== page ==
The most interesting aspect of the development is how it could have a ripple effect to the private sector. As I wrote earlier, the Senate is talking about 2012 as the year for the government to retake a leadership role and help drive the security of unclassified, non-military computer systems.

NIST’s involvement after the Computer Security Act of 1987 was for that specific purpose so they technically aren’t forging new ground but rather back on a path started under the Reagan administration.

On the other hand this announcement that the government will invest in “offensive operations in cyberspace to defend” might just be the green light that some companies have been looking for to legitimize and subsidize their own “gray” or even “black” operations.

Is your information security department capable of a non-kinetic defense or gray cyberoffensive defense? Follow the U.S. government’s lead and you may have your team cracking servers, manipulating social networks and stealing credentials from your threats in no time, within the laws and purposes of defensive action of course (e.g. add a good lawyer to the team).

Updated to add the Preemptive Strike iPhone Theme. Don’t push that red button.

iPhone Preemptive Strike

Flow: Chapter 78, Tao Te Ching

Here is my attempt to translate of one of the teachings of Laozi, from Chapter 78 of the Tao Te Ching:

天下莫 (Nothing in this world) 柔弱 (is as gentle and weak) 于水 (as water).
而 (But to) 攻坚 (defeat) 强者 (the strong)
莫 (nothing) 之能胜 (can succeed)
以其无 (if it does not) 以易之 (change).
弱之 (The weak) 胜 (overcome) 强 (strong),
柔 (as gentle) 之 (can) 胜 (overcome) 刚 (hard).

Still working on the last lines, which seem to say the above is an impractical and confusing paradox. Can’t figure out yet if they are meant to be sarcastic in tone.


Bloomberg Fear: All Has Been Lost to Chinese

Anyone remember the controversy in Europe over Americans stealing commercial secrets? I’m not talking about Budweiser, Cheddar Cheese, Parmesan Cheese, Champagne, assembly lines or the millions of others ideas ruthlessly transfered to the American market in the 1800s and 1900s without any credit or attribution to the European sources they came from. I doubt any American you ask today knows Cheddar is from a town called Cheddar, England or even knows that such a town exists. The AP framed that old problem by quoting a prominent trade expert in America.

Gary Litman, vice president for European affairs for the U.S. Chamber of Commerce, said it’s too late to rename imitation Italian products that are already firmly established. “You cannot change history that easily,” he said.
Litman said most American buyers probably don’t care whether the cheese was made in Parma. “No one thinks it’s coming from Parma. They don’t even know where Parma is. They couldn’t find it on a map.”

No, not that controversy about imitations and knowledge transfer. I actually am talking about a different one; the much more recent case as described by the BBC in 2000 as “Big brother without a cause

The Echelon spy system, whose existence has only recently been acknowledged by US officials, is capable of hoovering up millions of phone calls, faxes and emails a minute.

Hoovering secrets? Why would America want to do that? Surely it is only for the safety and defense of the country. They can’t possibly be using it to steal secrets about cheese.

Its owners insist the system is dedicated to intercepting messages passed between terrorists and organised criminals.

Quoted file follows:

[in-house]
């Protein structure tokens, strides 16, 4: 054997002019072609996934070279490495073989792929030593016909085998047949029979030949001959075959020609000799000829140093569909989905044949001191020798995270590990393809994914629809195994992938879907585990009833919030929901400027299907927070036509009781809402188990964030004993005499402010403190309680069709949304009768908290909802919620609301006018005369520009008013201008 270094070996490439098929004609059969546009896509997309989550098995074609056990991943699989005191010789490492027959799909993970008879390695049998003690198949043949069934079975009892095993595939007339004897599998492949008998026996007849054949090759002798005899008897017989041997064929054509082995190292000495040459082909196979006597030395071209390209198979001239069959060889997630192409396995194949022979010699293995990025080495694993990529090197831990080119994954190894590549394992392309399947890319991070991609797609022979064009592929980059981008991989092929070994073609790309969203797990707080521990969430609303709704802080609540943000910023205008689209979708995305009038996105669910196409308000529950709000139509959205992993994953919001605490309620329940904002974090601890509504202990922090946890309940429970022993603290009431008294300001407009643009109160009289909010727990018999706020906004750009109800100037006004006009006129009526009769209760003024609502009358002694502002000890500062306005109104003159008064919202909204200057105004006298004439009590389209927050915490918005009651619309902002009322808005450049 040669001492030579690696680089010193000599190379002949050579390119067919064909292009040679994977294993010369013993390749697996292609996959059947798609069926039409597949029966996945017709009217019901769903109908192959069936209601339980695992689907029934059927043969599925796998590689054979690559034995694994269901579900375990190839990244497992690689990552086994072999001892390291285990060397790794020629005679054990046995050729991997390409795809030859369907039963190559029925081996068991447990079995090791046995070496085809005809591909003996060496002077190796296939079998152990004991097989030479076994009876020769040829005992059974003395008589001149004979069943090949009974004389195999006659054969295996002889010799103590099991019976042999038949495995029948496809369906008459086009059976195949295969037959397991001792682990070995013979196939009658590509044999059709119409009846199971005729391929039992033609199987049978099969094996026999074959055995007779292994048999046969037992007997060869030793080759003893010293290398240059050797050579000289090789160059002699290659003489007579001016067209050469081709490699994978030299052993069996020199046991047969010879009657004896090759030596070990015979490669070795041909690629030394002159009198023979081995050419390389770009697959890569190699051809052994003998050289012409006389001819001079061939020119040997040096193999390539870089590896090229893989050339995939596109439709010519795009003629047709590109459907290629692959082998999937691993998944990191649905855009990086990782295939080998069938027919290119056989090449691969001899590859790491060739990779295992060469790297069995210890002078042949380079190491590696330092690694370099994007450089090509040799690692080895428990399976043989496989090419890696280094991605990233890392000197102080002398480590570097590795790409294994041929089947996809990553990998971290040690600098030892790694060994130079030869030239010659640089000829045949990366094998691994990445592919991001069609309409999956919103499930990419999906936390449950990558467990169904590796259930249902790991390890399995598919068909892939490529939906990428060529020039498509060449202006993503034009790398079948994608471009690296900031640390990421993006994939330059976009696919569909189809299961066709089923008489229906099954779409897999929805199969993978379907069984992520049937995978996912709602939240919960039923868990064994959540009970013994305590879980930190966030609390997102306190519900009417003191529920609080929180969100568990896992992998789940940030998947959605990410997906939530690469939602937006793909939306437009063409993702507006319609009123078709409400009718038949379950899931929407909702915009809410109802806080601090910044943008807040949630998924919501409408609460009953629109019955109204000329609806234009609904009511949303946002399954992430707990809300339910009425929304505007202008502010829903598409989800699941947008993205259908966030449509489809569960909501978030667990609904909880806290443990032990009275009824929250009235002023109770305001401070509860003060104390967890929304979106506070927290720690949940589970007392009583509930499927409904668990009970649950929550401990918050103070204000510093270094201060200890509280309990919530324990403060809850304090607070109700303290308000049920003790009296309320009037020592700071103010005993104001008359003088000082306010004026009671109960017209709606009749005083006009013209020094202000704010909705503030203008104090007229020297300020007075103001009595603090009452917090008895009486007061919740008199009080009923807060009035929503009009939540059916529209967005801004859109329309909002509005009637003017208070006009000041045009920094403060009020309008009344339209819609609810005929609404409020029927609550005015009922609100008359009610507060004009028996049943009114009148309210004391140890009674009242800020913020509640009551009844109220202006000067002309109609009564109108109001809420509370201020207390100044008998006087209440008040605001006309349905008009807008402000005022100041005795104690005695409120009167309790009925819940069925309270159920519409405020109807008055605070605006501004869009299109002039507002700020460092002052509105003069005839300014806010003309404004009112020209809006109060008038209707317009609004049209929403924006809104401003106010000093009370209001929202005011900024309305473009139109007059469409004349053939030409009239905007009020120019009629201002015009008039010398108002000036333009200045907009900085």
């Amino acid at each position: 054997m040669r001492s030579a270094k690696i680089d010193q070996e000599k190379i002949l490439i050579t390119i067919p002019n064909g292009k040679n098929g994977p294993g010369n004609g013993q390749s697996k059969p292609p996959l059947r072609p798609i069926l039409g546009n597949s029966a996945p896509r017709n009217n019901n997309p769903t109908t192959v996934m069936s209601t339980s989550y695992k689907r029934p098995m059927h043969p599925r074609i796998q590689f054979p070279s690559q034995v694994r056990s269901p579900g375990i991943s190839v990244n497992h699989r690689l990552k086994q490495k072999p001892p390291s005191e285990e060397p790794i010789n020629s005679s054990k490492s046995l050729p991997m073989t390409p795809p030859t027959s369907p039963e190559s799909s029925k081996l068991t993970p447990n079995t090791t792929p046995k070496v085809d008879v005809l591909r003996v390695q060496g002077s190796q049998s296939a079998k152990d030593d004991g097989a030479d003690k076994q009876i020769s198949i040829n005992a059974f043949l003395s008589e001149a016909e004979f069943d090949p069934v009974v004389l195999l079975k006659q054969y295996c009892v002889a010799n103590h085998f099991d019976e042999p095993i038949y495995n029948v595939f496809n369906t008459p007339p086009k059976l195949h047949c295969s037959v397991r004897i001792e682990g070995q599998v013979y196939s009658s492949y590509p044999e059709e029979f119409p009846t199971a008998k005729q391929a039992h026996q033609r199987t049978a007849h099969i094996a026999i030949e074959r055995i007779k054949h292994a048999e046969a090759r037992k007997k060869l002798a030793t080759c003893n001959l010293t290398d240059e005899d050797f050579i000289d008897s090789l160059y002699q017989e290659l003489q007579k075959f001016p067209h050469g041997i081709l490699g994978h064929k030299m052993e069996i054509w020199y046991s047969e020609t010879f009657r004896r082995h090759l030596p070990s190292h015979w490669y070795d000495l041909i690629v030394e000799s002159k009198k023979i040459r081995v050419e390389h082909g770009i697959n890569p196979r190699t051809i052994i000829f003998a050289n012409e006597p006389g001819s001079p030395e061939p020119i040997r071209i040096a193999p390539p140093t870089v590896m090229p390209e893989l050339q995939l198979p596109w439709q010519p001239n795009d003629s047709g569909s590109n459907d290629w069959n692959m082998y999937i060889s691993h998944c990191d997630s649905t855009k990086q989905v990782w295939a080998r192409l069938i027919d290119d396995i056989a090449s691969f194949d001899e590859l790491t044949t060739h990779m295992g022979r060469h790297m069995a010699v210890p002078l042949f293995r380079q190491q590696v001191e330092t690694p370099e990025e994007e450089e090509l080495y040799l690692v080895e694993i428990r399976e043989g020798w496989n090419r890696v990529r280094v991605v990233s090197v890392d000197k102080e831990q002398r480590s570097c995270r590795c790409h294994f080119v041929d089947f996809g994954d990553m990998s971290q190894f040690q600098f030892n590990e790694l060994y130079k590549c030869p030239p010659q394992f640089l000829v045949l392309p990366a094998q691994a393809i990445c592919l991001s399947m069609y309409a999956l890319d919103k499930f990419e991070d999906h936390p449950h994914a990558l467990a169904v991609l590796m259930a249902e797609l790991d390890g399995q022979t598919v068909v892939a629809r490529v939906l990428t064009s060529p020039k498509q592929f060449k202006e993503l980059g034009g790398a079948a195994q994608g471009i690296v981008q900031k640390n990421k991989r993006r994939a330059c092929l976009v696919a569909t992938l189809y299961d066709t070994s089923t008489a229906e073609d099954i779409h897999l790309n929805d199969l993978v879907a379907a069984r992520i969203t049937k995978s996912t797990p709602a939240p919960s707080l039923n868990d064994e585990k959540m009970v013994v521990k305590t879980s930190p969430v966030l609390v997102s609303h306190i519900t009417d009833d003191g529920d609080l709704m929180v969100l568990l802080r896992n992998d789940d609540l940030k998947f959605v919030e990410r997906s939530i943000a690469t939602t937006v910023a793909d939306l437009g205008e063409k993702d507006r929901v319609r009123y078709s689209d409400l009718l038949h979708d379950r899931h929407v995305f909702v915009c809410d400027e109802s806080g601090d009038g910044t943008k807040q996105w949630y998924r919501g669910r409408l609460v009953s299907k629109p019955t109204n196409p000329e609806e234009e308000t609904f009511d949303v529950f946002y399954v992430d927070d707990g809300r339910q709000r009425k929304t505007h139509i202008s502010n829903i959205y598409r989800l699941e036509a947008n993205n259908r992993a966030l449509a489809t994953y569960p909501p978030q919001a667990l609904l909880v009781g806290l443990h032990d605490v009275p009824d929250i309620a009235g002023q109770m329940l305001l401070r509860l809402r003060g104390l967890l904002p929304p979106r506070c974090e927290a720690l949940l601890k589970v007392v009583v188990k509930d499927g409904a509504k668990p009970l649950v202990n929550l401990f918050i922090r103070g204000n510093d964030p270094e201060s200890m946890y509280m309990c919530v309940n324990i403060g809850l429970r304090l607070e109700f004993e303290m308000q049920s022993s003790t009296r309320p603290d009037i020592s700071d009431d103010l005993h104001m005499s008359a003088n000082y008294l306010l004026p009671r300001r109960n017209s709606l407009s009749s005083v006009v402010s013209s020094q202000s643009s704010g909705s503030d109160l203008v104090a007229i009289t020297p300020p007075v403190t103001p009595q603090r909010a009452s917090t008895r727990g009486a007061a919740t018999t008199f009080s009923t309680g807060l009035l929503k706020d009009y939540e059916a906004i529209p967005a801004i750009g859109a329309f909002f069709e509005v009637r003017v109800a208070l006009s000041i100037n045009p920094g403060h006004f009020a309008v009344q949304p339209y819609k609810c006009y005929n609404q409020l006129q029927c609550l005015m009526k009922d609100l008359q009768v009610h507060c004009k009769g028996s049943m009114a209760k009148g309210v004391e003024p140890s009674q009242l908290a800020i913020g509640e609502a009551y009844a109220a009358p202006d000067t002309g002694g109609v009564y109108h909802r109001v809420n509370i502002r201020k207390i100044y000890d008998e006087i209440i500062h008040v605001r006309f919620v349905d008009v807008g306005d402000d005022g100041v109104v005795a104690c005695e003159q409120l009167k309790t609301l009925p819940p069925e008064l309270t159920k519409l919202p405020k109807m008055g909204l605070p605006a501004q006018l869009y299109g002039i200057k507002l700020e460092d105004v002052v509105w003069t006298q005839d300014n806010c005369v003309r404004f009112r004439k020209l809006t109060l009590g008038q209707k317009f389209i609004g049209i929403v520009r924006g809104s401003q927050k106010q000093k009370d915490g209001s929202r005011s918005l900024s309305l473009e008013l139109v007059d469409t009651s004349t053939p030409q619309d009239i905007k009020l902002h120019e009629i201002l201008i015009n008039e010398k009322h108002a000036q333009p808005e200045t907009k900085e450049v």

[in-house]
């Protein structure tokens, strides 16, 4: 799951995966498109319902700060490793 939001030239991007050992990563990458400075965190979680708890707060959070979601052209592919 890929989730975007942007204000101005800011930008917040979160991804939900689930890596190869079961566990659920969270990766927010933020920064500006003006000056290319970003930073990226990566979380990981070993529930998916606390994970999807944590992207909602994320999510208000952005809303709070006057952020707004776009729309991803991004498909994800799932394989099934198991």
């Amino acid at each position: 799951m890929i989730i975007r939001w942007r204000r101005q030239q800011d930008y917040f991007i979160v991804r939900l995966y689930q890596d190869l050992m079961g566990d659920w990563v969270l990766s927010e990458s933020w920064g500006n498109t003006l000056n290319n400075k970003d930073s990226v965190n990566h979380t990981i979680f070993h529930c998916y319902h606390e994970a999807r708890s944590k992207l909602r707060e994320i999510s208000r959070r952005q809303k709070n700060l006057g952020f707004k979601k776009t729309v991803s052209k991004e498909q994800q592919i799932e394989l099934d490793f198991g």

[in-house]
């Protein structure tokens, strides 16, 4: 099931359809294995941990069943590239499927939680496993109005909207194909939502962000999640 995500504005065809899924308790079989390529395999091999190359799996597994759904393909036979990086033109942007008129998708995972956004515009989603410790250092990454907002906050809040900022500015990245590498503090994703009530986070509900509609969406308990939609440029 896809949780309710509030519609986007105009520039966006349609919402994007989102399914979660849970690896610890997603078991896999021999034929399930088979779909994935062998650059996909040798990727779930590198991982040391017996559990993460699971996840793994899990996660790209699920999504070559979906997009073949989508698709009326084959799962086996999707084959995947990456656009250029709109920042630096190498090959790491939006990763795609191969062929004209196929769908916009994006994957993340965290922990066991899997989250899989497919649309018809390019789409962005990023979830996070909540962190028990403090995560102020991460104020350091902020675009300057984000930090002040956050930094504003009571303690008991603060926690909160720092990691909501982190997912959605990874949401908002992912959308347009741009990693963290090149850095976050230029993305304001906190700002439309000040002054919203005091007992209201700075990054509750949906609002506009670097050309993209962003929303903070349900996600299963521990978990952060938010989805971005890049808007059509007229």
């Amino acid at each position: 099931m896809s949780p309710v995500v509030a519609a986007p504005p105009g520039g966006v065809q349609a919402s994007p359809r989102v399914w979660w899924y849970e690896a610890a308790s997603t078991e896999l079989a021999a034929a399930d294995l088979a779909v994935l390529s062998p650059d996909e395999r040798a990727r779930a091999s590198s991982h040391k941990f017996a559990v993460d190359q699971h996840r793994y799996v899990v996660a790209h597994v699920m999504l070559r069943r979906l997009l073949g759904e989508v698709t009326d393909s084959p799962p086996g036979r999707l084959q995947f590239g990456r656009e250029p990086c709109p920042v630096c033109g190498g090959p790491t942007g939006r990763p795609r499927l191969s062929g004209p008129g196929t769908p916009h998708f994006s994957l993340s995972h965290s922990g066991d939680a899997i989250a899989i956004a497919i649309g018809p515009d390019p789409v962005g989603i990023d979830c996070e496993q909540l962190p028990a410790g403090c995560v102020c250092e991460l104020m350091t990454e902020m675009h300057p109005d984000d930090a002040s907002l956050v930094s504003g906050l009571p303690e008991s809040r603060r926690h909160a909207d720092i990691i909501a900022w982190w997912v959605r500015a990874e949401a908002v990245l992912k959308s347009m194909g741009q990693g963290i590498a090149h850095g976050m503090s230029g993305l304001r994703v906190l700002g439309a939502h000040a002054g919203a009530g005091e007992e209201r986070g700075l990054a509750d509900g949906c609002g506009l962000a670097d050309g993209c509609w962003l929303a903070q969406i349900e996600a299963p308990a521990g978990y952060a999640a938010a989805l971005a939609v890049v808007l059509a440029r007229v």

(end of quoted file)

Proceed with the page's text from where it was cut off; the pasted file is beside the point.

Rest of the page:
But a report published by the European Parliament in February alleges that Echelon twice helped US companies gain a commercial advantage over European firms.


Mr Campbell believes that when the Cold War ended, this under-employed intelligence apparatus was put to use for economic gain.

“There’s no safeguards, no remedies, ” he said. “There’s nowhere you can go to say that they’ve been snooping on your international communications. It is a totally lawless world.”

Now that’s just crazy talk. Lawless world? Or is it…? Are there other examples of this kind of problem?

A lengthy Bloomberg article has just appeared that tries to paint the U.S. as innocent victim of Chinese lawless behavior. I find a strikingly familiar style to the story. Note this quote, for example.

“The situation we are in now is the consequence of three decades of hands-off approach by government in the development of the Internet,” Falkenrath said.

I think he means the lawless world that Campbell warned about in 2000. Falkenrath’s quote is vague so here’s an even better quote.

“What has been happening over the course of the last five years is that China — let’s call it for what it is — has been hacking its way into every corporation it can find listed in Dun & Bradstreet,” said Richard Clarke, former special adviser on cybersecurity to U.S. President George W. Bush, at an October conference on network security. “Every corporation in the U.S., every corporation in Asia, every corporation in Germany. And using a vacuum cleaner to suck data out in terabytes and petabytes. I don’t think you can overstate the damage to this country that has already been done.”

In contrast, U.S. cyberspies go after foreign governments and foreign military and terrorist groups, Clarke said.

“We are going after things to defend ourselves against future attacks,” he said.

Well, it is not like the U.S. is going to go around saying “hey everyone, we’re stealing your secrets” even if they were. So Clark could honestly believe what he is telling the press but it doesn’t change the fact that the U.S. might continue denying corporate espionage while actually performing it.